Differences become starker in North American democracy

Since the differences between Canada and the United States are almost all political, we can learn much from the two countries’ recent deviations in the practice of democracy. Just as Canada’s rulers seem to be consolidating their privileges in an increasingly authoritarian parliamentary system, Americans have witnessed a number of inspiring episodes as of late highlighting the comparatively open nature of their republican institutions.

On June 10, Eric Cantor, the Republican House leader, was defeated in a primary election to continue representing his party in Virginia’s 7th district. It was the first time in American history a party leader had lost office in this fashion, and the greatest victory to date of Tea Party insurgents, who had never before unseated a politician of such standing.

Regardless of what one thinks of Cantor, or the right-wing arguments against his credibility as a conservative, the idea that a national party leader could be so easily overthrown simply through populist dissent in his own community says good things about the health of America’s representative democracy. Cantor, it was often said, harbored ambitions of being Speaker of the House someday, yet in the end it was his lack of respect for his present duties as a representative— namely, to represent his community —that ultimately torpedoed his career. He ran an aloof, condescending campaign (most glaringly personified by the fact that he wasn’t even in his state for most of election day) and took it for granted that his status as a national figure insulated him from domestic accountability. And he paid the price.

The opposite was true in Mississippi last week — though only barely. There, six-term Republican senator Thad Cochran kept his party’s loyalty by the narrowest of margins, winning the state GOP renomination by less than half a percent in the June 24 primary. Though his opponent, Tea Party-backed State Senator Chris McDaniel, has proven something of a sore loser, it’s clear Cochran won simply by playing the game better. In a state that’s nearly 40% African-American, Cochran appealed to the liberal sensibilities of black voters by playing up McDaniel’s harsher flavor of conservatism, and unapologetically embracing that which made him so loathed by Tea Party-types in the first place: his talents at ensuring Mississippians always amply benefitted from Washington contracts and subsidies. Or, as both backer and opponent alike were fond of putting it, his ability to “bring home the goodies.”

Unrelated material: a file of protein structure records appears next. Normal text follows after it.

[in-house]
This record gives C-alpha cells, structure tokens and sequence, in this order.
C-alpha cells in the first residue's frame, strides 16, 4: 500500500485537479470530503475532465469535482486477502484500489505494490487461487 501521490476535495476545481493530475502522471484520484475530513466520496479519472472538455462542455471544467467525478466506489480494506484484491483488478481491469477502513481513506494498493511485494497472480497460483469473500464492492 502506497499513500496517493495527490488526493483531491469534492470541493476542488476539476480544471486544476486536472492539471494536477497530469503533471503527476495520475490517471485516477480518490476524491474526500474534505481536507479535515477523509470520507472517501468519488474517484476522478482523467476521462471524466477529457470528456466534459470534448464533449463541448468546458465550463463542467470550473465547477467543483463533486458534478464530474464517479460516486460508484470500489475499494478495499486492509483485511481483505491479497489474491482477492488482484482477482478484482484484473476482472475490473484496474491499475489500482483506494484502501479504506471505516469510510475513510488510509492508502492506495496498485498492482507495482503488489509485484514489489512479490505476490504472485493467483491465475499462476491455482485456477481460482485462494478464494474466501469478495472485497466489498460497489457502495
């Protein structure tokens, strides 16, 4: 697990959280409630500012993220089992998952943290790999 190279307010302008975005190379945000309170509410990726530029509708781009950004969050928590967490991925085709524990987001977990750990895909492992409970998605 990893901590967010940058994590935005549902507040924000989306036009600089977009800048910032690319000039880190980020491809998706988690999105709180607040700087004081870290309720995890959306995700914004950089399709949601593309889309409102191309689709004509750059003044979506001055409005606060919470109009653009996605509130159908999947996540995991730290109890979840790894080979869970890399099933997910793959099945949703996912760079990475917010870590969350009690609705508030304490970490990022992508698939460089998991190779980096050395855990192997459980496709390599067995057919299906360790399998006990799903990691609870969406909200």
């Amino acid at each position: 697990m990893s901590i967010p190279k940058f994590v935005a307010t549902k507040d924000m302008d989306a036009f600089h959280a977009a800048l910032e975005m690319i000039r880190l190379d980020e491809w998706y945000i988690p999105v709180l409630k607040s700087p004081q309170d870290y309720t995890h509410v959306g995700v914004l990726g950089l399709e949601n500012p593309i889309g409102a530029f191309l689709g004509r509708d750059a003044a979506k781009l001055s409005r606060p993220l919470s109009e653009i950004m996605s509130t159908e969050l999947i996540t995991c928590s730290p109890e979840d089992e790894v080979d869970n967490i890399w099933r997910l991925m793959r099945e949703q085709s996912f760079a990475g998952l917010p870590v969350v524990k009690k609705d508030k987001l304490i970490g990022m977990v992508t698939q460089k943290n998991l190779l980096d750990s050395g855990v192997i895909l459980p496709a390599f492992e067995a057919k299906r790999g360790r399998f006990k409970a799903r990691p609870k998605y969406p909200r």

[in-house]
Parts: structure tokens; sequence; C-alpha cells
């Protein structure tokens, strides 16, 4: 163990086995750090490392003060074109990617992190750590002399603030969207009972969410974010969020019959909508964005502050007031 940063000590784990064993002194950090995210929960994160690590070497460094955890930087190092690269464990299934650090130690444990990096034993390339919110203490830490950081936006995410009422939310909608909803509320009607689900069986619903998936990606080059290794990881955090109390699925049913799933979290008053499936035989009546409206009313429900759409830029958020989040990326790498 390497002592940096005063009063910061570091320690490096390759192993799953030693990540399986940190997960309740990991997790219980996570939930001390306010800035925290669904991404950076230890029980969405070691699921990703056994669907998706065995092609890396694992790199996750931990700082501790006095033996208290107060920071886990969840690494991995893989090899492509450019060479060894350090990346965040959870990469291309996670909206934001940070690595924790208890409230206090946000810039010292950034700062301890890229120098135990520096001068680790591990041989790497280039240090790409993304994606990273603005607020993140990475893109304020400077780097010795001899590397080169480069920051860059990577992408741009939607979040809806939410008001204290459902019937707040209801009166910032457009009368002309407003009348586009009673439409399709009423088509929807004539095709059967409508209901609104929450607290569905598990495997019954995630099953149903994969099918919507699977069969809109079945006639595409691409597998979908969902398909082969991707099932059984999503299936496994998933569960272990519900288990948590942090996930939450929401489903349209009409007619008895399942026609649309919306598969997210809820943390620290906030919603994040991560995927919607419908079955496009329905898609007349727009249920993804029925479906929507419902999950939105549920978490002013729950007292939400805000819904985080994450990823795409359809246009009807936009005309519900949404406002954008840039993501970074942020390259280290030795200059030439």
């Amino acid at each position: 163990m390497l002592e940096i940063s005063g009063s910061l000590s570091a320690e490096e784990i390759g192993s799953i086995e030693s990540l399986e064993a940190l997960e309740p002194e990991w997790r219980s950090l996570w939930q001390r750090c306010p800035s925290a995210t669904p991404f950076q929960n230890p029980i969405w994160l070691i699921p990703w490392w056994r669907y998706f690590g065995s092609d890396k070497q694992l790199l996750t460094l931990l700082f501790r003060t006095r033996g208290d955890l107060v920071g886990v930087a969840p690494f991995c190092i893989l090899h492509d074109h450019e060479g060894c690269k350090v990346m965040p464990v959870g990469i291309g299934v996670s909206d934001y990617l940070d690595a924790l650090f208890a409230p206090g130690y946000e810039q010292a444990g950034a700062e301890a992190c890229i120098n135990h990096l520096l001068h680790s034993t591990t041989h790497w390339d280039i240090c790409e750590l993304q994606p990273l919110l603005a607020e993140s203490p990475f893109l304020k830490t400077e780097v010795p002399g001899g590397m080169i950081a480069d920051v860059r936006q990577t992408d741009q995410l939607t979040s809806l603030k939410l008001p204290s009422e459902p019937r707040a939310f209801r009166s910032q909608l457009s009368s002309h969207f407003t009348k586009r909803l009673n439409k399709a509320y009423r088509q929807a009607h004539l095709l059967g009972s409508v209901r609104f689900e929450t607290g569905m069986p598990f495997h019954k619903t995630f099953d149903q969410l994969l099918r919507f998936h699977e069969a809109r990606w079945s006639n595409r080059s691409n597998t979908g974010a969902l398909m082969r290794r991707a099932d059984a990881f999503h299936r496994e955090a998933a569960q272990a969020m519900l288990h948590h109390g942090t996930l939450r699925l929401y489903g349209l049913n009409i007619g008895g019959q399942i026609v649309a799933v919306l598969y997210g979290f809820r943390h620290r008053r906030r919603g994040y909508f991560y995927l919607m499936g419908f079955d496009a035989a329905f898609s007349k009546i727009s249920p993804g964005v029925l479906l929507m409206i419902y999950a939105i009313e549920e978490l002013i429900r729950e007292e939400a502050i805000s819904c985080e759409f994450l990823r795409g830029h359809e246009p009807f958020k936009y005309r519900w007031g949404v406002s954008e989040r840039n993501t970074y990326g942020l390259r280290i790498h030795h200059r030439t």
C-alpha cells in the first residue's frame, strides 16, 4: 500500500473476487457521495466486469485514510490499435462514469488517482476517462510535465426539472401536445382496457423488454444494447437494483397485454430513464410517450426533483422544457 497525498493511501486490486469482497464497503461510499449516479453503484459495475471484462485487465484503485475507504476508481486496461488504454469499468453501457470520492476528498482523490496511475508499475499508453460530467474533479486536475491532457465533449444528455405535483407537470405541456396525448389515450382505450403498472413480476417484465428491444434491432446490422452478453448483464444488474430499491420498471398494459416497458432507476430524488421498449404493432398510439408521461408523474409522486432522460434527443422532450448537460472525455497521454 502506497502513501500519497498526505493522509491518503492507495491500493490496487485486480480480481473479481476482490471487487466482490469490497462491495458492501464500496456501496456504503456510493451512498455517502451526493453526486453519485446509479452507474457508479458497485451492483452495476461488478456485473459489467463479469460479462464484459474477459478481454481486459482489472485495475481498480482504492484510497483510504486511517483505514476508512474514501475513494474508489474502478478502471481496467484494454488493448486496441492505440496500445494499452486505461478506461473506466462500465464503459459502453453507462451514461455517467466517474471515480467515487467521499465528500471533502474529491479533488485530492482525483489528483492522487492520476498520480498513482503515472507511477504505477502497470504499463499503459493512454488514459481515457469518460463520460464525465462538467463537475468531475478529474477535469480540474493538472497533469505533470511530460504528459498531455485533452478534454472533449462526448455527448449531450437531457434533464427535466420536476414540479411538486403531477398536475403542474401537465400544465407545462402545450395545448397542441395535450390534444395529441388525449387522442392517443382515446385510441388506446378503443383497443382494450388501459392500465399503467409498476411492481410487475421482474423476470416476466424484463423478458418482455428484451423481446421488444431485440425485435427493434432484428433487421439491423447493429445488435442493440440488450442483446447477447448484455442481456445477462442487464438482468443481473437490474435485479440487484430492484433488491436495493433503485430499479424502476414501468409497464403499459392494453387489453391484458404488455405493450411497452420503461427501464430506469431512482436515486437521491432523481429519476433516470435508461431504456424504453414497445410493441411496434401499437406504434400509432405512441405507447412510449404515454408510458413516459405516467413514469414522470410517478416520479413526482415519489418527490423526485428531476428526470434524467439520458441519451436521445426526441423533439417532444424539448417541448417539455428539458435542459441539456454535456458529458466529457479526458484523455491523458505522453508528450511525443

Neither of these stories would be possible in Canada. In this country, after all, party nominations are not accountable to voters at large, because Canadian political parties are not seen as public utilities within the nation’s democratic system, but privately-owned entities that operate independently within it — and tolerate only the barest minimum of public participation in their internal affairs.

In the United States, one becomes a party member — and thus an eligible primary voter — simply by declaring himself to be one. In Canada, the privilege must be purchased and continually renewed, and can be withdrawn by party elders at any point for misbehaviour. Despite the fact that most Americans are not generally interested in primary elections, over 65,000 Virginians voted in the Cantor race and 300,000 Mississippians in the Cochran one. By contrast, only 100,000 Canadians voted to make Justin Trudeau leader of a national political party (a participation rate of around .4% in a country with 24 million eligible voters). And that was an unprecedented high. Only 1% of Canadians are said to be registered members of political parties, but it’s impossible to know for sure, since the parties tend to be fairly cagey with their membership figures. That same caginess ensures we have no idea how many people are voting in MP nomination races, as Canadian political parties are not by law required to disclose such data to the media or anyone else.